Media should embrace emerging technologies to tell stories

Sustaining the news business

Callaway, chief executive of The Street

The forces of intolerance and oppression have been gradually rising across the globe with increasing violence in countries like Turkey, Mexico and even India. Although the countries and their circumstances are different, the theme remains the same—to silence the voice of journalists. The need is to speak up whenever such things happen. However, to do this, news business must remain sustainable. This was the underlying theme of David Callaway’s keynote address at the recently concluded WAN IFRA India 2017 event in Chennai.

Callaway, chief executive of The Street, said, “Every media organization we lose due to business reasons makes our collective role weaker in the eyes of those who want to control us,” adding that the two issues of press freedom and business viability are suddenly coming together, which makes this time more challenging that anything in history.

In the last two years, Callaway said, the impact of digital media on traditional media such as print and broadcast has coalesced around two digital media giants—Facebook and Google. The massive size of their scale makes them direct competitors to traditional media even though they may deny they are news companies.

“The state of our industry relationship with Facebook and Google can only be described as combustible,” he said adding that the platforms remain a threat to the traditional news business at the moment and also to the reputation of newsrooms as credible sources. “The risk of fake news should concern every journalist.”

Embrace emerging technologies to tell stories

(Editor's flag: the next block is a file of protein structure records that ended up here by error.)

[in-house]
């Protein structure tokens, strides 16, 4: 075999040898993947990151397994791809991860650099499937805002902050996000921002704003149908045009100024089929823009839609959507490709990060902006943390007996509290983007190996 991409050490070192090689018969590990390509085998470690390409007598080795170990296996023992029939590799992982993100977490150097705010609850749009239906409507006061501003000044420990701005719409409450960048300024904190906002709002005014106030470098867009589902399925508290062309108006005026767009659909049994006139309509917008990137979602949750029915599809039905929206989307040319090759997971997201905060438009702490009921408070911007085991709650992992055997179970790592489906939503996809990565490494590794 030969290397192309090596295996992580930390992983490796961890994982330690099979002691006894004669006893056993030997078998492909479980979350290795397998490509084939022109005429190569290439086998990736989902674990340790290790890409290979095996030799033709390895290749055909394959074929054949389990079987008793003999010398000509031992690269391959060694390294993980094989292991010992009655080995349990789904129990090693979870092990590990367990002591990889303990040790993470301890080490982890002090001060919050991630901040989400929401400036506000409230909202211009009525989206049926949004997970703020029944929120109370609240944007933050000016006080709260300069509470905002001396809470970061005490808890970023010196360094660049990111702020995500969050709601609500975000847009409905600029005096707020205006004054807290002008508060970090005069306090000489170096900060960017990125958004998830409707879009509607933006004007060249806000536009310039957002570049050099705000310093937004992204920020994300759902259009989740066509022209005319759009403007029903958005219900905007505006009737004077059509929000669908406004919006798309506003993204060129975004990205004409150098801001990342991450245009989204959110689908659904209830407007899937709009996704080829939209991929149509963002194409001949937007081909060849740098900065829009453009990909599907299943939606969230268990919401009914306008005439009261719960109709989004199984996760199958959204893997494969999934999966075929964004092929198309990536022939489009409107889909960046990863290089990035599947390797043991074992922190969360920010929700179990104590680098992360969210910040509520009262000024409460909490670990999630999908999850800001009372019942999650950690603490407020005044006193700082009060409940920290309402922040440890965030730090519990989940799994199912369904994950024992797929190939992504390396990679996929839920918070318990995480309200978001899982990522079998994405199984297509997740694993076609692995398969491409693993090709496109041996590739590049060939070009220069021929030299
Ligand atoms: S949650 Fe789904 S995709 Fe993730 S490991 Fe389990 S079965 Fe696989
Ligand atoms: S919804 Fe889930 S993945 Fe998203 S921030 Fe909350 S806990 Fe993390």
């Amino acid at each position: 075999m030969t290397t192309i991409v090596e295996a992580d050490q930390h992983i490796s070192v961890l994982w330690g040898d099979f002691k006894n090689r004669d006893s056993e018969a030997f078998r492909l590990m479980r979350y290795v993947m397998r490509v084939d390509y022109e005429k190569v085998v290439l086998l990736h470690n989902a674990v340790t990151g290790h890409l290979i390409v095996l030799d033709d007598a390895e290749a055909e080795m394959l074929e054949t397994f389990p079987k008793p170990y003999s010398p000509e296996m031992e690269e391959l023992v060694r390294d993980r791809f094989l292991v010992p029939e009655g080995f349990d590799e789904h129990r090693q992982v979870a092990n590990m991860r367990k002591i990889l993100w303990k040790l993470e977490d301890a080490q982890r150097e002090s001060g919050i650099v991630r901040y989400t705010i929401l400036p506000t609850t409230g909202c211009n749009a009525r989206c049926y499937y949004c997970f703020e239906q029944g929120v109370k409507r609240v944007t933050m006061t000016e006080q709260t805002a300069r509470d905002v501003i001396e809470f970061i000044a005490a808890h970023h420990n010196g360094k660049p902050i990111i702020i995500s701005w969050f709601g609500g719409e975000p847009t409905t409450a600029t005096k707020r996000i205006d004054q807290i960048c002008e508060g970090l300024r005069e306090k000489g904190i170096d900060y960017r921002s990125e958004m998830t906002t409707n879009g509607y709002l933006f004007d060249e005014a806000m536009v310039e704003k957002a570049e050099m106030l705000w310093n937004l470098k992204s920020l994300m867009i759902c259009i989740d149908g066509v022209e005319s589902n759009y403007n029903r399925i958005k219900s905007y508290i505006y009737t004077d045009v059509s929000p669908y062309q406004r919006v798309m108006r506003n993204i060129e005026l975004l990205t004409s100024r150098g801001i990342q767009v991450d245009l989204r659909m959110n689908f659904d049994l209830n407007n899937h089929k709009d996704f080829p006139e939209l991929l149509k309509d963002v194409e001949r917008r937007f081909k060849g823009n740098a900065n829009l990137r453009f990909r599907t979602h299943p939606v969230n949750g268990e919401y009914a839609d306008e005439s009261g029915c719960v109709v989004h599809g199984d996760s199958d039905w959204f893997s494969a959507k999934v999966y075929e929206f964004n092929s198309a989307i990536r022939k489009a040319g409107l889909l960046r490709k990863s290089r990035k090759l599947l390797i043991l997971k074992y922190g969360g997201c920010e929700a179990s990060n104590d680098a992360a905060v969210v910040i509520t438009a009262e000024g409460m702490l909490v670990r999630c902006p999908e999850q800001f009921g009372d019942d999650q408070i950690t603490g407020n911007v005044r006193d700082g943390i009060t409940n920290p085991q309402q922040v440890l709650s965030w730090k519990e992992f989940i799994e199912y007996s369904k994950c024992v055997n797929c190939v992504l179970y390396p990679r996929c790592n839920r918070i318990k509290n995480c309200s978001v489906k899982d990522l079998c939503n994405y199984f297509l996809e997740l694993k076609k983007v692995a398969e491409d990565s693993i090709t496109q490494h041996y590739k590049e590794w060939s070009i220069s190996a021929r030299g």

The most important job of a journalist is to tell stories. The mobile phenomenon has shown that people need news stories and information more than ever. Callaway said that members of the media should use emerging technologies to tell stories to sustain the news business.

“We need storytellers and truthtellers, whatever the technology,” he emphasized.

In 2024, we are looking at full recovery and growth-led investment in Indian printing

Indian Printer and Publisher founded in 1979 is the oldest B2B trade publication in the multi-platform and multi-channel IPPGroup. It created the category of privately owned B2B print magazines in the country. And by its diversification in packaging, (Packaging South Asia), food processing and packaging (IndiFoodBev) and health and medical supply chain and packaging (HealthTekPak), and its community activities in training, research, and conferences (Ipp Services, Training and Research) the organization continues to create platforms that demonstrate the need for quality information, data, technology insights and events.

India is a large and tough terrain and while its book publishing and commercial printing industry have recovered and are increasingly embracing digital print, the Indian newspaper industry continues to recover its credibility and circulation. The signage industry is also recovering and new technologies and audiences such as digital 3D additive printing, digital textiles, and industrial printing are coming onto our pages. Diversification is a fact of life for our readers and like them, we will also have to adapt with agility to keep up with their business and technical information needs.

India is one of the fastest growing economies in nominal and real terms – in a region poised for the highest change in year to year expenditure in printing equipment and consumables. Our 2024 media kit is ready, and it is the right time to take stock – to emphasize your visibility and relevance to your customers and turn potential markets into conversations.

– Naresh Khanna

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